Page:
Context: A SEBI-constituted panel on social stock exchanges has recently recommended direct listing of non-profit organisations through the issuance of bonds and a range of funding mechanisms.


  • The panel or working group was set up by SEBI in September 2019 under the Chairmanship of Ishaat Hussain, Director at SBI Foundation. 
    • The aim was to suggest possible structures and regulations for creating SSE to facilitate listing and fund-raising by social enterprises as well as voluntary organisations.
  • The decision came after the Finance Minister’s budget announcement in July last year about setting up such exchanges to take the capital markets closer to the masses and meet various social welfare objectives.


  • It has recommended allowing non-profit organisations to directly list through issuance of bonds while recommending a range of funding avenues, 
    • including some of the existing mechanisms such as Social Venture Funds (SVFs) under Alternative Investment Funds (AIFs). 
  • The group has also suggested a new minimum reporting standard for organisations that raise funds on social stock exchanges.
  • The working group has also suggested that the social stock exchange can be housed within the existing national bourses (Stock Exchange) like the BSE (Bombay Stock Exchange) and the National Stock Exchange. 
  • Further, it has been recommended that profit social enterprises can also list on SSE with enhanced reporting requirements. 
  • To encourage, giving culture some tax incentives have also been suggested.
  • The report suggested that COVID-19 aid fund can be set up by SSE to activate solutions such as pay-for- success bonds -
    • With philanthropic foundations, CSR spenders and impact investors as outcome funders and 
    • With domestic banks, Non Banking Financial Corporations (NBFCs) and impact investors as lenders. 


  • SSE should foster overall sector development by creating a capacity building unit which will be responsible for encouraging the setting up of a Self-Regulatory Organization (SRO). 
    • This organisation will in turn bring together existing Information Repositories (IRs), in the immediate term for extending requisite support to such bourses.
  • There is a great opportunity to unlock funds from donors, philanthropic foundations and CSR spenders, in the form of zero coupon zero principal bonds if they are listed on the SSE.
  • Housing within the existing national bourses will help the SSE leverage existing infrastructure and client relationships of the exchanges to onboard investors, donors, and social enterprises.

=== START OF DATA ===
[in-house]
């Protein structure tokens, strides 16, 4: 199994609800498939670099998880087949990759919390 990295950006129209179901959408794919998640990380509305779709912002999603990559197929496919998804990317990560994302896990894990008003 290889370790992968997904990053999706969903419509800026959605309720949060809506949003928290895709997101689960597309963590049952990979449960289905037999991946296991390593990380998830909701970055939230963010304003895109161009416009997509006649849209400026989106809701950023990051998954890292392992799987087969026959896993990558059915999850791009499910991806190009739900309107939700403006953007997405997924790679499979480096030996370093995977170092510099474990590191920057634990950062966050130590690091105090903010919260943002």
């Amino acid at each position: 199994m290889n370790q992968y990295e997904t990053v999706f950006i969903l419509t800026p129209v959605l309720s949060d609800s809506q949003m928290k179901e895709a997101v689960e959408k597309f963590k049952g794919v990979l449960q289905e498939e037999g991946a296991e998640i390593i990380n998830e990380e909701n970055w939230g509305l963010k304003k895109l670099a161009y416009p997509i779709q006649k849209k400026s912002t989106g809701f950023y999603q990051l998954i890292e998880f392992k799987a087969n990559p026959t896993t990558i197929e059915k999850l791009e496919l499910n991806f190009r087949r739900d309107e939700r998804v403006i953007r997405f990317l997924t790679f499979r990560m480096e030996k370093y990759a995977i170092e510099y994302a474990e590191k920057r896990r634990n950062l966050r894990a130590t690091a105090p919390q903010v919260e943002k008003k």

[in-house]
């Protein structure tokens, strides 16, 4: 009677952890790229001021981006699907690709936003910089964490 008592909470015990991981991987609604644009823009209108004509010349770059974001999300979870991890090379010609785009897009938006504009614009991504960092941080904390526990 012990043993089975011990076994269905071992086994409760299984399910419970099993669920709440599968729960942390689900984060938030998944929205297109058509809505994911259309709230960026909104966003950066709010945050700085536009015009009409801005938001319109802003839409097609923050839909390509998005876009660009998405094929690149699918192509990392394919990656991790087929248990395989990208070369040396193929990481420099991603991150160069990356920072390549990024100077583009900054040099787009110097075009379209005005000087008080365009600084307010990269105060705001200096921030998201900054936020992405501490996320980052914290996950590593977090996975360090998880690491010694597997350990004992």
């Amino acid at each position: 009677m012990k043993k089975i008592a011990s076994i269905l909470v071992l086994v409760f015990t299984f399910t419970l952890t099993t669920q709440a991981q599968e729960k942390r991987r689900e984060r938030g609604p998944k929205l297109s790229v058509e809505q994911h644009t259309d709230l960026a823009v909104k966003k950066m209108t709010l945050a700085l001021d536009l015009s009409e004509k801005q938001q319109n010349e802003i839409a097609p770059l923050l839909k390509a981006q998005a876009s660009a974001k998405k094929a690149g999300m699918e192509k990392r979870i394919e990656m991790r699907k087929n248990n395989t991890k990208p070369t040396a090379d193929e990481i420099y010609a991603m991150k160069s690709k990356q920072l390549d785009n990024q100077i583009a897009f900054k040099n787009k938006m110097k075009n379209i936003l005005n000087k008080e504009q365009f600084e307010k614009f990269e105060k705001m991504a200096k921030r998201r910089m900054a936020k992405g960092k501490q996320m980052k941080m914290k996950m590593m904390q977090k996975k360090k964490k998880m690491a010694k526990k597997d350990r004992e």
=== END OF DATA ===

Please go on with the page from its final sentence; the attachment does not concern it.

• Solutions like COVID 19 aid fund can be particularly effective in financing the work of NPOs that are reaching help and relief to migrant workers all over the country.

These recommendations, if implemented as a package, can result in a vibrant and supportive ecosystem, enabling the non-profit sector to realise its full potential for creating social impact.

Social Stock Exchange:

  • It is a platform which allows investors to buy shares in social enterprises vetted by an official exchange.
  • It is a novel concept in India and such a bourse is meant to serve private and non-profit sector providers by channelling greater capital to them.

Social Enterprise:

  • A social enterprise is a revenue-generating business. Its primary objective is to achieve a social objective, for example, providing healthcare or clean energy.
  • This in no way means that a social enterprise can’t be highly profitable. 
  • In fact, most social enterprises look and operate like traditional businesses. 
  • The only catch is that the profit these entities generate is not necessarily used for payouts to stakeholders, but reinvested into their social programmes.


Not for  Profit Company:

  • These are the establishments that are utilized for the welfare of the community and are set up as charitable associations which operate without any motive for profit. 
  • Their primary objective is to furnish service to a specific class or the public at the larger picture. 
  • Usually, they do not produce, buy or sell commodities and may not have credit transactions.
  • A non profit organisations can be registered in India as a Society, under the Registrar of Societies or as a Trust, by making a Trust deed, or as a Section 8 Company, under the Companies Act, 2013.


Alternative Investment Funds:

  • Alternative Investment Fund comprises pooled investment funds which invest in venture capital, private equity, hedge funds, managed futures, etc. 
  • In simpler terms, an AIF refers to an investment which differs from conventional investment avenues such as stocks, debt securities, etc.
  • AIF can be established in the form of a company or a corporate body or a trust or a  Limited Liability Partnership (LLP).
  • Generally, high net worth individuals and institutions invest in Alternative Investment Funds as it requires a high investment amount, unlike Mutual Funds.

Social Venture Fund:

  • It is a category 1 Alternative Investment Fund.
  • (SVF) that typically invests in companies that have a strong social conscience and aim to bring a real change in the society.
  • These companies focus on making profits and solve environmental as well as social issues simultaneously. 
  • Even though it is a kind of philanthropic investment, one can still expect returns because the firms would still make profits.
  • Such investments also bring the best managerial practices, technology and vast experience on the table which makes it a win-win deal for all stakeholders including investors, enterprises and society.

Source: working group constituted by,encourage participation on the platform.

Image Source: Livemint